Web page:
Power of blue spaces: Growing up near shorelines linked to better adult wellbeing

EXETER, United Kingdom — Summer days by the beach or evenings at the lake as a child promote better wellbeing decades later, according to fascinating new research. Across 18 different countries, researchers found that adults with better mental health were more likely to have spent time playing in and around coastal and inland waters as children.

Collectively, coastal beaches and inland bodies of water like rivers and lakes are referred to as blue spaces. This study suggests the more time spent around blue spaces as a child the better.

There is already plenty of evidence that spending time in green spaces (parks, forests, etc) as an adult is associated with better mental health and less stress. However, far lass has been established regarding the impact of blue spaces, especially when encountered early in life.

“In the context of an increasingly technological and industrialized world, it’s important to understand how childhood nature experiences relate to wellbeing in later life,” says Valeria Vitale, lead study author and PhD Candidate at Sapienza University of Rome, in a statement. “Our findings suggest that building familiarity and confidence in and around blue spaces during childhood may stimulate an inherent joy of nature and encourage people to seek out recreational nature experiences, with beneficial consequences for adult mental health.”

‘Life-long benefits’ from being around blue spaces

Data analyzed for this project was provided by the BlueHealth International Survey (BIS), a cross-sectional survey co-ordinated by the University of Exeter’s European Centre for Environment and Human Health. The dataset encompassed over 15,000 people living in 14 European countries and four additional non-European countries/regions (Hong Kong, Canada, Australia and California).

Each study subject was asked to remember their childhood experiences with blue spaces (between ages 0-16). More specifically, how local such areas were, how often they were visited, and how comfortable parents/guardians were with them playing in these settings. The surveys also asked about more recent experiences with both green and blue spaces over the prior month, as well as mental health over the last two weeks.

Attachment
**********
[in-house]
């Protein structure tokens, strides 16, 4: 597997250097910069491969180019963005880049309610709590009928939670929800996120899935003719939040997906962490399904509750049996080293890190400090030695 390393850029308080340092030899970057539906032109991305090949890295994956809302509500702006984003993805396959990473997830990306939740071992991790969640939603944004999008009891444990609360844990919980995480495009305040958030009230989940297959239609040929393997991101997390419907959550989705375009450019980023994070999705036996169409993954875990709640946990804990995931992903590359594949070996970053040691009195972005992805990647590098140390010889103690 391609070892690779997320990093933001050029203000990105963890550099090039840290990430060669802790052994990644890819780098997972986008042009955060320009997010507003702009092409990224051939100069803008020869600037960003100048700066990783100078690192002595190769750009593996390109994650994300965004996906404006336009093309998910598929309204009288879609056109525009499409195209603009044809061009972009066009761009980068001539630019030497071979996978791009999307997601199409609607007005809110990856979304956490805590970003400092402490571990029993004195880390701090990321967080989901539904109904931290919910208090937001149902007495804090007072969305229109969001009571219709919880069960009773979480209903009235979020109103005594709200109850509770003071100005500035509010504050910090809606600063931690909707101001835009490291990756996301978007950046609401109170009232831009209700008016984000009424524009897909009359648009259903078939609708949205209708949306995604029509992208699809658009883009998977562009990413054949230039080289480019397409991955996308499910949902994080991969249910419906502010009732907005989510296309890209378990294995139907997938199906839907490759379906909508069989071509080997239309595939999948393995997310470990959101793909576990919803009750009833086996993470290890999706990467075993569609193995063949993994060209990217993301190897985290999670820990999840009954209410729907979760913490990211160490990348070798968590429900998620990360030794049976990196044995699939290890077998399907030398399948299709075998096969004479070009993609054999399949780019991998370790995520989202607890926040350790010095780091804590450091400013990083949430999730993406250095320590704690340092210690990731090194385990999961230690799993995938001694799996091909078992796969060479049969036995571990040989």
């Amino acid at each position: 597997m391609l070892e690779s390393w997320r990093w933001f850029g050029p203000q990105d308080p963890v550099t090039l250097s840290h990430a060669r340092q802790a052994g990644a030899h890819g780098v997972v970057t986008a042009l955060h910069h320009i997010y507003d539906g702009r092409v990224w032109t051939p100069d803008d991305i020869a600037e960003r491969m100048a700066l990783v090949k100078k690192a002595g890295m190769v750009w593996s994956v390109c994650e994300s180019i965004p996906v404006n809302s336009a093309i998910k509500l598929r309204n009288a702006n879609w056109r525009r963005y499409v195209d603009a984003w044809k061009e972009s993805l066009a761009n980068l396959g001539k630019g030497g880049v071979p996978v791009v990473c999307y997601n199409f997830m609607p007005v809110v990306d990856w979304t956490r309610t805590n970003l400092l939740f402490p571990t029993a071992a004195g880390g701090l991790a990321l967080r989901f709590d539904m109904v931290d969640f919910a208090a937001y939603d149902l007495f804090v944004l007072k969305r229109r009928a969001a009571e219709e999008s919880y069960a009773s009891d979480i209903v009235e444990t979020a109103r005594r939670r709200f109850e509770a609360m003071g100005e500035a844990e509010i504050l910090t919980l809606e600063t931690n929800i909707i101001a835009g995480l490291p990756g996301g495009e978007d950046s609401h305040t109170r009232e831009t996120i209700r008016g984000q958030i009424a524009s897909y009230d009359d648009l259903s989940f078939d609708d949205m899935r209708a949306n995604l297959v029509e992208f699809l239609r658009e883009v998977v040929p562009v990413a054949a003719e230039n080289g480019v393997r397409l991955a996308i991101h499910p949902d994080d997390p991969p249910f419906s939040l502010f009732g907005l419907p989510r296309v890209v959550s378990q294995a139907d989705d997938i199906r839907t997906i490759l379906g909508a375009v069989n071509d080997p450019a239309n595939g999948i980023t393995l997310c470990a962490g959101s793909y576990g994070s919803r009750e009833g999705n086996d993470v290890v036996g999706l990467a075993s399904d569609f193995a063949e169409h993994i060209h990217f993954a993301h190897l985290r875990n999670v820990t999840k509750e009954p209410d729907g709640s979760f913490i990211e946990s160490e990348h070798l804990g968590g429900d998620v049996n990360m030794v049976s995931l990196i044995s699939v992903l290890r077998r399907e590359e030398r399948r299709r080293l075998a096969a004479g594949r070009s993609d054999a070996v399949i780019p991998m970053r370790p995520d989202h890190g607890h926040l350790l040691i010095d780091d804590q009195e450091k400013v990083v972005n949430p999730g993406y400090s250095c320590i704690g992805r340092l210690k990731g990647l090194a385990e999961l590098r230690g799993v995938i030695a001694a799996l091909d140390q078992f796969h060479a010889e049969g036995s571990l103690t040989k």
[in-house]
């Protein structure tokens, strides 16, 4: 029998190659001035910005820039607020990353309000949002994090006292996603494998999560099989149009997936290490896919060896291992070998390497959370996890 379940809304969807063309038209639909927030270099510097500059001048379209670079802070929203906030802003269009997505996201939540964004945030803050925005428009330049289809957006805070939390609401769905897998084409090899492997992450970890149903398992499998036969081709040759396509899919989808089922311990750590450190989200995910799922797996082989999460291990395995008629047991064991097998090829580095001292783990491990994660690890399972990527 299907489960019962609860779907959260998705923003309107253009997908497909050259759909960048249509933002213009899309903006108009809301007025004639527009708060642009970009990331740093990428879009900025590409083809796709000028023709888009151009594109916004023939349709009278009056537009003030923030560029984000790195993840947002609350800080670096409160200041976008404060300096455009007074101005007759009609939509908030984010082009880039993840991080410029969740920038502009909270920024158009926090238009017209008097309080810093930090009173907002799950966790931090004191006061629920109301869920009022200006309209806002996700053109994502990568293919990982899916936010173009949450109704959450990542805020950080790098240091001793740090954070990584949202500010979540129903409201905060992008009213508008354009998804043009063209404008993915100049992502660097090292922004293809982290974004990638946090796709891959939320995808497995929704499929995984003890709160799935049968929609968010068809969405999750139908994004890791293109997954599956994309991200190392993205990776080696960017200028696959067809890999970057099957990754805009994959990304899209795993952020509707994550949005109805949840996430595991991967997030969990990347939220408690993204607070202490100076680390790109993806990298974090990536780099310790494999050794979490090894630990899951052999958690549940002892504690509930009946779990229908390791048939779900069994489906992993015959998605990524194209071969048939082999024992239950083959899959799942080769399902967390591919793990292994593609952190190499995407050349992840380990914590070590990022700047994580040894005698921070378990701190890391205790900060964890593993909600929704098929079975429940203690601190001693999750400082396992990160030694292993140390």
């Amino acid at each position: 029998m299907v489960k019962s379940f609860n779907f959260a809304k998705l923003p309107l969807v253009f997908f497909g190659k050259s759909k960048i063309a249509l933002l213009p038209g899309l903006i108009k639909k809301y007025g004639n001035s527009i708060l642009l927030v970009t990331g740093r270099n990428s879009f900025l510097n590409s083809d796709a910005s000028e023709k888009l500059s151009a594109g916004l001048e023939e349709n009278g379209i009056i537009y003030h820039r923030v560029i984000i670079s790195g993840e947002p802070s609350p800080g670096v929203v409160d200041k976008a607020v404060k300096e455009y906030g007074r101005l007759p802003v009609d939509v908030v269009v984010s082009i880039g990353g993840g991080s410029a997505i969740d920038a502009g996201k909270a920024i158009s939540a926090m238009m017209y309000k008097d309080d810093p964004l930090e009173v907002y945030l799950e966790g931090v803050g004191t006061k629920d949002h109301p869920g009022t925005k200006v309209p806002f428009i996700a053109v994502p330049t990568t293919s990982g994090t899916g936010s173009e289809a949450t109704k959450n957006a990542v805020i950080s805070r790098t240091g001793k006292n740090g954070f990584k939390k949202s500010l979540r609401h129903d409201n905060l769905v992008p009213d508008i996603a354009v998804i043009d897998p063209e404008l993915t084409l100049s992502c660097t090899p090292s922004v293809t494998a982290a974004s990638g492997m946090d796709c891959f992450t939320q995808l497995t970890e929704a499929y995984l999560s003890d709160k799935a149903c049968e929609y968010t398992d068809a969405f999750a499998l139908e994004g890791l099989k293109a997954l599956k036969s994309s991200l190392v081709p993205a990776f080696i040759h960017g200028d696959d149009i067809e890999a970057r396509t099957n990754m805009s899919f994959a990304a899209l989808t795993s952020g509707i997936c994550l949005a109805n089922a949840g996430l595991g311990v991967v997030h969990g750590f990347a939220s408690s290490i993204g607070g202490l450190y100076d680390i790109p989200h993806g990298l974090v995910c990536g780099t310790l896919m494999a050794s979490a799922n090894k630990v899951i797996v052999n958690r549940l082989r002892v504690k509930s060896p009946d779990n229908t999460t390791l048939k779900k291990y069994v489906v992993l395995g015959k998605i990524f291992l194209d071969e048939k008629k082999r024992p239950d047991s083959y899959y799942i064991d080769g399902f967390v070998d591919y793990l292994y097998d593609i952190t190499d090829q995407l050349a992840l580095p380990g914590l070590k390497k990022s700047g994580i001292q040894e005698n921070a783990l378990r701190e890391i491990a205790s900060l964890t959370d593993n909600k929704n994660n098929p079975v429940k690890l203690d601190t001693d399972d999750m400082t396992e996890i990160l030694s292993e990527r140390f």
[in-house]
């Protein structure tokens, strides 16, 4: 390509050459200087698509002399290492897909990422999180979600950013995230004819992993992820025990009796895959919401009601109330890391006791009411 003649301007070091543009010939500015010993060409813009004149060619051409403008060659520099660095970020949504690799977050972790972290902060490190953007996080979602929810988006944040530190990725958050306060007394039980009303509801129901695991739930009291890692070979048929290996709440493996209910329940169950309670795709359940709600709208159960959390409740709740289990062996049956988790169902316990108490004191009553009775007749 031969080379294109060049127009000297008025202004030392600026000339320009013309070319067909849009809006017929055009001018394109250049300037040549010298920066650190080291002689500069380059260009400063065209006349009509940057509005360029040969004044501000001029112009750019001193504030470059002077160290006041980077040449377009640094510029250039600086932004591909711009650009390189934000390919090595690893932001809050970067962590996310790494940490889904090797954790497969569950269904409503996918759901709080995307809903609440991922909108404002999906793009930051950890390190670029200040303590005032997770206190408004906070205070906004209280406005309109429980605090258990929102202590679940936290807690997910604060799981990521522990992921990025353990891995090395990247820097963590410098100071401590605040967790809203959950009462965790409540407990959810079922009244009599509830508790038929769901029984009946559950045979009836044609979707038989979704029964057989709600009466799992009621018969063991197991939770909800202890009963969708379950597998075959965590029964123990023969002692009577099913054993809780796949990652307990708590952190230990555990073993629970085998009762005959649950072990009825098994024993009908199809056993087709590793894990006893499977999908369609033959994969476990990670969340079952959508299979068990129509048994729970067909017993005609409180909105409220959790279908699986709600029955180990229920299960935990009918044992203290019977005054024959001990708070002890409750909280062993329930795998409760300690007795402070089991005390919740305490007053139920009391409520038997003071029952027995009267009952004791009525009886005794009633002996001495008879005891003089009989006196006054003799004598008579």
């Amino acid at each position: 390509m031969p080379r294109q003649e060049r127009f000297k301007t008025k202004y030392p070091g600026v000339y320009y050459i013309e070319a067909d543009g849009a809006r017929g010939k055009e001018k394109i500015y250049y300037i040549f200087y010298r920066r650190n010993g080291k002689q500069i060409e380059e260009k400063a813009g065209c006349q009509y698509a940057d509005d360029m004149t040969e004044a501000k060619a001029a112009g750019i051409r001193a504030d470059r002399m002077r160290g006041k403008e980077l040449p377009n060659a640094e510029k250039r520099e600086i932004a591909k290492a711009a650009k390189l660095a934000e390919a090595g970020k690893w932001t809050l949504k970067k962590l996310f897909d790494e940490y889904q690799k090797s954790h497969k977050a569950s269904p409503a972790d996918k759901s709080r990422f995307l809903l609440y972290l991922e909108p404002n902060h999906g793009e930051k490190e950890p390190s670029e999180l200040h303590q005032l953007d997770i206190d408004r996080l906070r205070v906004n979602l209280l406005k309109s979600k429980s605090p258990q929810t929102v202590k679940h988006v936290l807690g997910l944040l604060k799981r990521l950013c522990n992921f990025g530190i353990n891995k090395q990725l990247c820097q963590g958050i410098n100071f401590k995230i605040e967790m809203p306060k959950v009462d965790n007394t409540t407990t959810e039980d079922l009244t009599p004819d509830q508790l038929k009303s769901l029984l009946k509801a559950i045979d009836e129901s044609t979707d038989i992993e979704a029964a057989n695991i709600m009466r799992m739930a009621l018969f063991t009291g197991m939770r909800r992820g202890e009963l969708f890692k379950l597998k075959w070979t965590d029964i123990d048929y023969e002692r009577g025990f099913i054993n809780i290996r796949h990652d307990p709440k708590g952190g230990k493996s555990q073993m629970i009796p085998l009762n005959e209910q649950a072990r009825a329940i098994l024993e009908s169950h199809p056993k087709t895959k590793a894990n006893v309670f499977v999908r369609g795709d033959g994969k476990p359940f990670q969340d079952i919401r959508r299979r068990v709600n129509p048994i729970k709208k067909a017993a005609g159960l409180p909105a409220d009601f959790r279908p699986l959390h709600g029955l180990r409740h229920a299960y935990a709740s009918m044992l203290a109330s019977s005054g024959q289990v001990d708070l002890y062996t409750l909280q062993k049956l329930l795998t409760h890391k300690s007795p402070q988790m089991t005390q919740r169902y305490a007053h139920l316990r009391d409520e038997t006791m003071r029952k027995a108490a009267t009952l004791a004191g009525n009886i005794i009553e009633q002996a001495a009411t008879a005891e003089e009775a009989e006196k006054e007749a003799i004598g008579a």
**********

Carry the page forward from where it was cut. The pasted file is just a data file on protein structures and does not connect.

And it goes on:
All in all, the study found those who remembered more time spent around blue spaces as a child generally placed greater intrinsic value on natural settings, which led to more trips to such areas an an adult, ultimately resulting in better mental wellbeing in adulthood.

“Water settings can be dangerous for children, and parents are right to be cautious. This research suggests though that supporting children to feel comfortable in these settings and developing skills such as swimming at an early age can have previously un-recognised life-long benefits,” adds study co-author Dr. Leanne Martin, Postdoctoral Research Associate at the University of Exeter’s European Centre for Environment and Human Health.

“The current study is adding to our growing awareness of the need for urban planners and local bodies responsible for managing our green and blue spaces to provide safe, accessible access to natural settings for the healthy mental and physical development of our children,” explains Dr Mathew White, study co-author and Senior Scientist at the University of Vienna.

“If our findings are supported by longitudinal research that tracks people’s exposures over the entire life-course, it would suggest that further work, policies and initiatives encouraging more blue space experiences during childhood may be a viable way to support the mental health of future generations.”

The study is published in Journal of Environmental Psychology.

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